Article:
Pond Water Protists: Amoeba, Euglena, Paramecium and Volvox
All protists have a nucleus and are therefore eukaryotic. eukaryotic Protists are either plant-like, animal-like or fungus- like. If you look at a drop of pond water under a microscope, all the "little creatures" you see swimming around are protists.
Protozoans are animal-like protists (heterotrophs) grouped according to how they move. The word protozoa means "little animal." They are so named because many species behave like tiny animals—specifically, they hunt and gather other microbes as food.
Amoeba Amoebas are single-celled organisms They live in water, including lakes, ponds, streams, rivers, and puddles.
Special features of the Amoeba They spend most of their time attached to the bottom or to plants. All the amoebas of the same species will unattach from the bottom or plants and float around until they land in a new place and re- attach Amoebas are helpful when they control algae in ponds, lakes, and streams. Amoebas are helpful when they control algae in ponds, lakes, and streams.
Amoeba Movement: This type of movement is called “cytoplasmic streaming” The psuedopod is used to help the amoeba move, and also to eat. This part of the amoeba's body can stretch out and pull itself with. The most important part of an amoeba might be the pseudopod
To eat, the amoeba stretches out the pseudopod, surrounds a piece of food, and pulls it into the rest of the amoeba's body. Amoebas eat algae, bacteria, other protozoans, and tiny particles of dead plant or animal matter. Amoeba Eating:
Euglena It looks slimy, a lot like algae. Some people say it looks like "pea soup." You will find them in water such as ponds or marshes.
They can make their own food like a plant, but they can also eat other things, like an animal. They can also swim and move. Euglena are interesting because they are a sort of combination of plant and animal. Some Euglena are green because they have chlorophyll from eating green algae.
Euglena Movement Euglena gracilis has a long hair- like thing that stretches from its body (see top picture). This is called a flagellum, and the euglena uses it to swim.
Euglena Eating: It has a red eyespot that it uses its to locate light. Without light, it cannot use its chloroplasts (green parts inside the body) to make itself food. Algae is a source of chloroplasts. When Euglena doesn't have enough light to make its own food, it looks for other things to eat. Swimming around, it preys on other tiny organisms, such as amoeba and paramecium.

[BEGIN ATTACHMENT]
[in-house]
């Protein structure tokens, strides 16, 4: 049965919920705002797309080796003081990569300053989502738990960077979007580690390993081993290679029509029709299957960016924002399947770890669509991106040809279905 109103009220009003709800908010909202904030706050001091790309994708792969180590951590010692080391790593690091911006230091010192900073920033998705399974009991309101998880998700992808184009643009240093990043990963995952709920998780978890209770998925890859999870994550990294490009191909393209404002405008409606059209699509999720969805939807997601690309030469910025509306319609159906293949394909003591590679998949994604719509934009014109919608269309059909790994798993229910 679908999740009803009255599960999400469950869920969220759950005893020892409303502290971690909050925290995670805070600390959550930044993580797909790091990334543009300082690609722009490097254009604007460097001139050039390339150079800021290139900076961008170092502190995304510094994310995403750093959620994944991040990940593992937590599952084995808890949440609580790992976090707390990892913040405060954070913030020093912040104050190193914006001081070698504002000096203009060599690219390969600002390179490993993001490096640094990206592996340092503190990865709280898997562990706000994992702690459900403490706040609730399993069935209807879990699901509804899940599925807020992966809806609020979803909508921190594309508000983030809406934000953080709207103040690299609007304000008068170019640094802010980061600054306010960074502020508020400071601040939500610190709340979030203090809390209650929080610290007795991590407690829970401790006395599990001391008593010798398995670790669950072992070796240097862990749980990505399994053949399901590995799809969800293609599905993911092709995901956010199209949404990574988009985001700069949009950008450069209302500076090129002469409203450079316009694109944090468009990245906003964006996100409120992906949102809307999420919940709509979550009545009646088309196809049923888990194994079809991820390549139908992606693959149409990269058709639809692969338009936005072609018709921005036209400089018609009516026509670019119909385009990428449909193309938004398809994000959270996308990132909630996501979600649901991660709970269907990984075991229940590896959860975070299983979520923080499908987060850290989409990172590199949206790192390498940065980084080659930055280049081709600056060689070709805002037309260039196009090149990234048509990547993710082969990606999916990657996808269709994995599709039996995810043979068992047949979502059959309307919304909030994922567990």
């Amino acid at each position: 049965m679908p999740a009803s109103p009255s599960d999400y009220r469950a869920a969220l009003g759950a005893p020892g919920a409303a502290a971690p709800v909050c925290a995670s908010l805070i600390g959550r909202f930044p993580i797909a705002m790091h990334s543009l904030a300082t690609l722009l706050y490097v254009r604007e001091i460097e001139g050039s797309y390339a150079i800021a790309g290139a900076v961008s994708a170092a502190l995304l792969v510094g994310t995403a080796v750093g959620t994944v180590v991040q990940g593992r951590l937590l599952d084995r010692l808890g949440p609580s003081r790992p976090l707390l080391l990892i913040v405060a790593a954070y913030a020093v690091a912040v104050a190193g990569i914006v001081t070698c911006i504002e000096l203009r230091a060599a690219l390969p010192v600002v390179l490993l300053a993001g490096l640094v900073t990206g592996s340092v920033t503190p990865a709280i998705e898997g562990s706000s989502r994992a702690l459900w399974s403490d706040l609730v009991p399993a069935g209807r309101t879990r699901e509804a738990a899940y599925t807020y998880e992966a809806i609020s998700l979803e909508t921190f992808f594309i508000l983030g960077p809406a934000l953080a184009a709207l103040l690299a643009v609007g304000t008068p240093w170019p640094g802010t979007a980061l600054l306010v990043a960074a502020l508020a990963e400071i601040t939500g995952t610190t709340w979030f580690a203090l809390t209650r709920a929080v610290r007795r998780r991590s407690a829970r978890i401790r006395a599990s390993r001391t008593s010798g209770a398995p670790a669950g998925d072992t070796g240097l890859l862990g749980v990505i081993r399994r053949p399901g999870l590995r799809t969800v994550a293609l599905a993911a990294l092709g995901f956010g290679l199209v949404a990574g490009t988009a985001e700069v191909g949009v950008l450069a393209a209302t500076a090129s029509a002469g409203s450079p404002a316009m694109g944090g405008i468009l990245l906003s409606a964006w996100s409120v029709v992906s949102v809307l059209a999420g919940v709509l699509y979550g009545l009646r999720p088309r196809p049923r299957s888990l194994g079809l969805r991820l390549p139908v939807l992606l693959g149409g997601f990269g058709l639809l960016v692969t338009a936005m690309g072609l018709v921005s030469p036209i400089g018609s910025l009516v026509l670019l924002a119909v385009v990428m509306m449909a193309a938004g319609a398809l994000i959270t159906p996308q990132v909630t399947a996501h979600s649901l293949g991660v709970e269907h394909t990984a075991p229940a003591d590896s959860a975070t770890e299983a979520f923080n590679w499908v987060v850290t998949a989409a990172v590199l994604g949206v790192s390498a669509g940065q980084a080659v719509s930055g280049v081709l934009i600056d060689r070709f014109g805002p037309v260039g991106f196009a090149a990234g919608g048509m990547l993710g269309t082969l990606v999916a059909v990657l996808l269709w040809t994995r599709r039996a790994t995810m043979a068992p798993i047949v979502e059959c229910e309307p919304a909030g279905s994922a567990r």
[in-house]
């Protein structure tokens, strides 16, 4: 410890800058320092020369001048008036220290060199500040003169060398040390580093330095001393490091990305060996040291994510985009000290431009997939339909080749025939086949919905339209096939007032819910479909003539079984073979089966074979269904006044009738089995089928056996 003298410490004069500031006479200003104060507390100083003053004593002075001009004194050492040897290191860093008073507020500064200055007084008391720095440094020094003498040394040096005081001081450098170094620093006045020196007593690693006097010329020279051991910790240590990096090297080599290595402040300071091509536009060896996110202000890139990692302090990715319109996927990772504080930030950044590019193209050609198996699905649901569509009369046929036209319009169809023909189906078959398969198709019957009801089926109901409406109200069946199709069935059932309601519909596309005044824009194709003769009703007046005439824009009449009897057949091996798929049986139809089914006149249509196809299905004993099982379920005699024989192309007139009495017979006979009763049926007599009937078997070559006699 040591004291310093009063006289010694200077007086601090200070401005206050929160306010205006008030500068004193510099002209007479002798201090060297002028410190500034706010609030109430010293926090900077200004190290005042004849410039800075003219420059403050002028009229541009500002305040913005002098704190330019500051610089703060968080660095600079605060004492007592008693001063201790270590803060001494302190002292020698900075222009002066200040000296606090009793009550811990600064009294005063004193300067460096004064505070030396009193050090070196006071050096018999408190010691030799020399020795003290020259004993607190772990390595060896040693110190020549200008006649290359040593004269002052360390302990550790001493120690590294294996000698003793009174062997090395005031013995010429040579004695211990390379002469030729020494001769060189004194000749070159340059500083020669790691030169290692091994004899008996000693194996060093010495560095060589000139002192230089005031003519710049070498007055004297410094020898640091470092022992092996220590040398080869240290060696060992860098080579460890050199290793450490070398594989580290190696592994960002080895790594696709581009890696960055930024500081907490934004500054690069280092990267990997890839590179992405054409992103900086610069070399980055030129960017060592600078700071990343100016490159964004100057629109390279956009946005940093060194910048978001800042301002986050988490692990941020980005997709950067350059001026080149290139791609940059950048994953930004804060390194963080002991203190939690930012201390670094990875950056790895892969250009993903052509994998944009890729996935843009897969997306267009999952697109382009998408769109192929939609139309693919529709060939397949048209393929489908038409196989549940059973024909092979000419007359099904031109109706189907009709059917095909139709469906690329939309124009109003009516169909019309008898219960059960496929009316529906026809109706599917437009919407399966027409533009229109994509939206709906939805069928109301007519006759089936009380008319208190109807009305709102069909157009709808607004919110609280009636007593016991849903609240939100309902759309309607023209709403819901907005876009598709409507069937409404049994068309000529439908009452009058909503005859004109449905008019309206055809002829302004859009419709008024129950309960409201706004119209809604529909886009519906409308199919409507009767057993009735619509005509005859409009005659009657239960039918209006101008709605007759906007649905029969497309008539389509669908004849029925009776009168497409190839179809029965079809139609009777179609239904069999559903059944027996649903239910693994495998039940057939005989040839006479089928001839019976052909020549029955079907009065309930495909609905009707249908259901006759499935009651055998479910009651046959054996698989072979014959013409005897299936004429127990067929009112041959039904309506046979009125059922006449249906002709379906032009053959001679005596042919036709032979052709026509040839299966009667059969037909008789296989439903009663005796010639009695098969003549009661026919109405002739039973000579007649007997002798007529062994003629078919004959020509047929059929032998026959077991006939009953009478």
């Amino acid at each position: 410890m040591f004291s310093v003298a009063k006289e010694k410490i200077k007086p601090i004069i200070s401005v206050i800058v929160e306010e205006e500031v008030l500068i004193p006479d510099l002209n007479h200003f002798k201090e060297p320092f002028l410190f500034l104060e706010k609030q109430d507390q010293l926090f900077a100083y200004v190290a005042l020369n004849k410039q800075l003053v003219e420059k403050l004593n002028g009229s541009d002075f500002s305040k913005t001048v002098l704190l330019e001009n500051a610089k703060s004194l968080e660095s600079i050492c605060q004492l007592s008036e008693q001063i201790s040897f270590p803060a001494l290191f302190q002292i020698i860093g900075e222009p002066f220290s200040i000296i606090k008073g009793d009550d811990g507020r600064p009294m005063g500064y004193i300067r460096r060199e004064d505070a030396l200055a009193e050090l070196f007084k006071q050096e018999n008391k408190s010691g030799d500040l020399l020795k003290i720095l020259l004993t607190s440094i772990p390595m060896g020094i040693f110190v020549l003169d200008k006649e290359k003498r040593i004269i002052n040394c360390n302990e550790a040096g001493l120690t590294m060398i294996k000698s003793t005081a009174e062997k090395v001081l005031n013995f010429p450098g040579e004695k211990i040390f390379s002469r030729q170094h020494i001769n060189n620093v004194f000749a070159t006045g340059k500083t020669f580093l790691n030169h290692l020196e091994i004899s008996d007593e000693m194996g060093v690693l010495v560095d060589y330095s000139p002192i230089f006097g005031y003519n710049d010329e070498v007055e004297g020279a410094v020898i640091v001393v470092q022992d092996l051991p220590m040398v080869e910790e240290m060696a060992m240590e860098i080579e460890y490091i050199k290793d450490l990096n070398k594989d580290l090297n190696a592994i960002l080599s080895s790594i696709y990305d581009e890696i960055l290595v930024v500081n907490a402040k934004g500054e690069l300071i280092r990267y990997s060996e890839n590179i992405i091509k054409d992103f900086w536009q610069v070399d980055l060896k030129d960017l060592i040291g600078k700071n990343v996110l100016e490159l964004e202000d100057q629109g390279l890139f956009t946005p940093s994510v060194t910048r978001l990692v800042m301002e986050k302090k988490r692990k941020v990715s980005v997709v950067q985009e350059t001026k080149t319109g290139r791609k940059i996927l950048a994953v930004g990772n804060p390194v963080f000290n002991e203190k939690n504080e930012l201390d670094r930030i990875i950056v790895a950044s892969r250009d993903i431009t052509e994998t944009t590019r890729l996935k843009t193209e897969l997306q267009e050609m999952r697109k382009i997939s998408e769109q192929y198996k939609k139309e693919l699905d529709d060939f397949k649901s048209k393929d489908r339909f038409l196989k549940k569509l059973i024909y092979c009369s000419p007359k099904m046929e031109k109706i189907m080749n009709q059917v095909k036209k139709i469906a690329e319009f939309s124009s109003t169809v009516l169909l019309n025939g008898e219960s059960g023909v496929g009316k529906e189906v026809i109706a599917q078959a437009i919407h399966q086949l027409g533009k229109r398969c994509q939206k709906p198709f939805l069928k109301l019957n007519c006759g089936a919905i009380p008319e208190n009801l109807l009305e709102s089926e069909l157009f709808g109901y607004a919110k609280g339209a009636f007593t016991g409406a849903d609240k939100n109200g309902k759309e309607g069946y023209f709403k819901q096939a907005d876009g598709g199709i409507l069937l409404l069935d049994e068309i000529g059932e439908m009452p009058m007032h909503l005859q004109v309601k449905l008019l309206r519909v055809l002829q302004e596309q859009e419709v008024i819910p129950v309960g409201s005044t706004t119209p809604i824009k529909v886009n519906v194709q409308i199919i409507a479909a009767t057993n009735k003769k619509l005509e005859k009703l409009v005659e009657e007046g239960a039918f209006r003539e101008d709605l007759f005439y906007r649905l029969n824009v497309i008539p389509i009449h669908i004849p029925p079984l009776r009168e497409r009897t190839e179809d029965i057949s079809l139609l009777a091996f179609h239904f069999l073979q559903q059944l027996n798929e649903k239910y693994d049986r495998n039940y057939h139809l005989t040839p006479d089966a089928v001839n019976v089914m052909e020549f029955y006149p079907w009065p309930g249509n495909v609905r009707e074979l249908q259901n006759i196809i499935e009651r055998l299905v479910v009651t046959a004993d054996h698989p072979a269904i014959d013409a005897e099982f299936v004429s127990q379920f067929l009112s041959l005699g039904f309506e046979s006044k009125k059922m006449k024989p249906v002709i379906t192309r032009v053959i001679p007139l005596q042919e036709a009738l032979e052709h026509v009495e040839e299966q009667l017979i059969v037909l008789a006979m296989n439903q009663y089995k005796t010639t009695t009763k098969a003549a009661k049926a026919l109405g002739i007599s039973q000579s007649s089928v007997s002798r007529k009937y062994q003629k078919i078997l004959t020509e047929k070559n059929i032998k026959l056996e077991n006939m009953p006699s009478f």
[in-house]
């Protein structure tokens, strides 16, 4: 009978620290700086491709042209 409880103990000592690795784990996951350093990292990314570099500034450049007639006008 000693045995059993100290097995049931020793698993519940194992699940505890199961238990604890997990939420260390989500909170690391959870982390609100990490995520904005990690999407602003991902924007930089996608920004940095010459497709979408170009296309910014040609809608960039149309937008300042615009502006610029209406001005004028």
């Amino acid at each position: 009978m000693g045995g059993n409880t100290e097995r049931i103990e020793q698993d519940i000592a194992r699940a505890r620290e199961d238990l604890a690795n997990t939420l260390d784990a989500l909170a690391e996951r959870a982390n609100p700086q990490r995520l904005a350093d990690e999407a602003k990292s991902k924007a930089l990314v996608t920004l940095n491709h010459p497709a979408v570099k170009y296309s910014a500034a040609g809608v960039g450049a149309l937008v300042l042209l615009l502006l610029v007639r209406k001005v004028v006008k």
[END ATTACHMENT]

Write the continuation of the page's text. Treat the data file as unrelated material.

Paramecium the most commonly observed protozoan is an oval, slipper shaped micro-organism, rounded at the front/top and pointed at the back/bottom they live in aquatic environments, usually in stagnant, warm water
Special Features of Paramecium: It has a slipper-like shape It follows a spiral path while rotating on the long axis It is known for its avoidance behavior. If it encounters a negative stimulus, it can rotate up to 360 degrees to find an escape route
Movement of the Paramecium The paramecium swims by beating the cilia. The paramecium moves by spiraling through the water
Paramecium Eating habits: Paramecium feed on microorganisms like bacteria, algae, and yeasts They play a role in the carbon cycle because the bacteria they eat are often found on decaying plants. They will also eat the decaying plant matter further aiding decomposition.
The Volvox Volvox is found in ponds and ditches, and even in shallow rain puddles. Volvox are one- celled algae called ciliates that live together in a colony.
Special Features of the Volvox The colony is a hollow ball with 500 to 20,000 individual cells. Volvox is a freshwater algae Volvox colonies have a front and rear end or a “north and south pole”, since volvox resembles a planet. The eyespots are prominent in the northern region.
How Does the Volvox Move? Volvox is a green algae which exists as a grand spherical colony. Each little algae within the colony holds two flagella, whip-like hair. The algae are connected to each other by thin strands of cytoplasm which help the whole colony to swim in a organized manner.
What does a Volvox eat? The volvox eat algae and many different kinds of plants. Volvox also produce food by photosynthesis To find its food the Volvox shifts through the water by using its flagella.